5 Must-Read Real Estate Articles of The Past Week

5 Must-Read Real Estate Articles of The Past Week

There are so many real estate articles out there — and so little time! For busy investors looking to take a quick reading break, look no further than our list of recommended reading for the week. From advice and investment tips to market reviews, we’re highlighting the stuff that’s really worth your time.

So sit back, and take a break. These were the 5 Must-Read Real Estate Articles of The Past Week:

See you later, CMBS?

By Konrad Putzier via The Real Deal

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Over the past few years, as New York’s commercial real estate market kept trying to outdo itself, CMBS lenders provided a big portion of the money fuelling the boom. But in early 2016, new commercial mortgage-backed securities have largely retreated from Manhattan, leaving property investors with fewer financing options and further spooking an already nervous market.
Manhattan CMBS issuance has been declining since mid-2015, after a strong start to that year and hit a two-year low of $40 million in January before recovering slightly in February, according to CMBS research firm Trepp. Uncertainty in global bond markets was the main reason for the slump.

Why Latin America Is The New Hot Spot For Investors

By Trang Ho via Forbes

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Investors who feel they’ve been booted out of the U.S. real estate market (and the rest of the developed world for that matter) may want to consider doing the cha cha cha in Latin America.
Exchange-traded fund industry newcomer Tierra Funds believes Latin America is the new hot spot for real estate investors.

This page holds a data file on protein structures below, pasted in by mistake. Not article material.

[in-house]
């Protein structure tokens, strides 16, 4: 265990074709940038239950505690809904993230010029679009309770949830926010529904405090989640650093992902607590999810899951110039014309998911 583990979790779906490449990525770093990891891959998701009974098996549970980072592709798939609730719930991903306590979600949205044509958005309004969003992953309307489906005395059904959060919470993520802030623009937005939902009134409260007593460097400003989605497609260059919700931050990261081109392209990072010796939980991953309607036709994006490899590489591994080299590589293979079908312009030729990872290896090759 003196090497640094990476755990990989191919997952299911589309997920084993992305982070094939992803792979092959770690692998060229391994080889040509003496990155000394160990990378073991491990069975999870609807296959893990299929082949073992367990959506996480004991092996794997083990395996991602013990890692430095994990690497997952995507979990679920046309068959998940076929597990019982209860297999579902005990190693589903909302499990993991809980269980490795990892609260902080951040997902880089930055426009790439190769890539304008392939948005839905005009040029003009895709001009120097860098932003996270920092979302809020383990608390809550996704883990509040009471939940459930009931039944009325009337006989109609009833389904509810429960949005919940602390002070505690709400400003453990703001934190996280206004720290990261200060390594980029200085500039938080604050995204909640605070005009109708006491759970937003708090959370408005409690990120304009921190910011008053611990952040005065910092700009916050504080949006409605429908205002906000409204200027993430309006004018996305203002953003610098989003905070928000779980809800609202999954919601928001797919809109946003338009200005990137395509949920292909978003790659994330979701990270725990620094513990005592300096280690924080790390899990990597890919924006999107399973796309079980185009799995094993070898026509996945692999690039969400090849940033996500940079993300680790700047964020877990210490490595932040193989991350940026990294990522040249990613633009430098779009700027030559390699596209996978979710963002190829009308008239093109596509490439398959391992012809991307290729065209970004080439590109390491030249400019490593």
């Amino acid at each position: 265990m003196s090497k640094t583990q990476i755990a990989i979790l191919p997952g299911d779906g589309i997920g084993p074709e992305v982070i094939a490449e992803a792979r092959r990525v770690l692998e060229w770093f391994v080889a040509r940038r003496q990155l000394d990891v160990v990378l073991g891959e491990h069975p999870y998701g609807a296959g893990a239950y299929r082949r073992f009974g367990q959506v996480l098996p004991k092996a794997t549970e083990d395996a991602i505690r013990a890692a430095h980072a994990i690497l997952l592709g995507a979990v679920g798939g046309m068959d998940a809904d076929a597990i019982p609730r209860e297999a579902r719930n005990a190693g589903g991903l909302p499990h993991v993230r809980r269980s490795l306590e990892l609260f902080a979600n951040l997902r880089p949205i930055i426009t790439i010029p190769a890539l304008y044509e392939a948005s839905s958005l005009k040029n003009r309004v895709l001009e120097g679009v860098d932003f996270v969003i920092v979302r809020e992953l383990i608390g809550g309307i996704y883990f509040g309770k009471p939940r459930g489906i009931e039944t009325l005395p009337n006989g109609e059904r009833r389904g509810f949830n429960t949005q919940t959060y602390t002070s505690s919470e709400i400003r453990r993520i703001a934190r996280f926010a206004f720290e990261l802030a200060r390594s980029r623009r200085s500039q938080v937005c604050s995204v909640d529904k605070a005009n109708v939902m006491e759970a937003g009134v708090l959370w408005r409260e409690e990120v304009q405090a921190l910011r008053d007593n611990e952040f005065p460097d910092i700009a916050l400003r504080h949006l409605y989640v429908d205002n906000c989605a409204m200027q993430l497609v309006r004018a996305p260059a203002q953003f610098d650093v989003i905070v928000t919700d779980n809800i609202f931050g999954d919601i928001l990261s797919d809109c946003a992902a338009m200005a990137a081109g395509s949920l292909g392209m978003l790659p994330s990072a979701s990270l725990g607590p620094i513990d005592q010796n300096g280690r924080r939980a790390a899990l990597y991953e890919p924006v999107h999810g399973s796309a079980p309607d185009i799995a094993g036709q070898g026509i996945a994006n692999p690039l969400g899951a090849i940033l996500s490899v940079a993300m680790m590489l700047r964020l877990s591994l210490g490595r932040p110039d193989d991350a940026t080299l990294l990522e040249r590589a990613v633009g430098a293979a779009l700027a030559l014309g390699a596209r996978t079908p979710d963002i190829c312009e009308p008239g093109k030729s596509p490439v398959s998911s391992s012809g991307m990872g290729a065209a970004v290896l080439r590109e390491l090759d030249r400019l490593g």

Tierra Funds rolled out the first ETF investing solely in real estate investment trusts (REITs) and real estate operating companies (REOCs) in that region. Tierra XP Latin America Real Estate ETF (LARE) debuted in December with about $2 million in assets

Startups Crash Real Estate Brokerage Market

By Aili McConnon via The Wall Street Journal

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A new generation of technology-focused startups are charging into real-estate brokerage, rolling out an array of mobile services in hopes of grabbing a piece of the red-hot U.S. apartment market. Companies such as Padspin Inc., RadPad Inc. and Zumper Inc., all launched in the past four years, are offering new tools for prospective tenants to find apartments, often connecting them directly with landlords and cutting brokers and agents out of the process.

Many of the services zoom in on common renter frustrations, from high broker fees and mispriced or invalid online listings to “bait and switch” advertisements for one apartment that are actually peddling another.The target audiences: tech-savvy millennials eager to ease the financial sting of renting an apartment, as well as landlords looking for qualified tenants.

New York’s Next Hot Neighborhoods

By via The New York Times

Screen Shot 2016-02-26 at 8.44.25 AMBushwick, Brooklyn, is over. Ridgewood, Queens, had its hipster moment.
Townhouses have been selling for more than $1 million in Crown Heights, Brooklyn, for some time. And investors are beating a path to the South Bronx and Staten Island.
In New York City real estate, the quest for the next hot neighborhood never ends. But spotting an area that is on the rise before it becomes the next big thing is no easy call. The arrival of a farm-to-table restaurant doesn’t guarantee the neighborhood has turned the corner. Nor can buyer interest change a blighted area overnight. “Just because gentrification is happening doesn’t mean crime drops precipitously,” said Jonathan J. Miller, the president of the appraisal firm Miller Samuel. “It’s a process.”

The Reality Of The Commercial Real Estate Boom

By Neil Howe via Forbes

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After months of optimism, commercial real estate (CRE) forecasters have come back down to earth, with Morgan Stanley predicting no growth whatsoever in commercial property prices this year.  The tonal shift is warranted: While rents and prices are soaring in urban areas, CRE is stagnating or even declining in terms of new investment and in most non-urban sectors.
In many ways, the trends we’re seeing today are the culmination of nearly two decades of generationally driven migration patterns. Although Boomer youth eschewed cities in favor of rural living, Millennials want to live and work in urban areas—a shift that is triggering a highly focused boomlet that has left most of the rest of CRE untouched.

Did you like these articles? What were your favorite articles this week?

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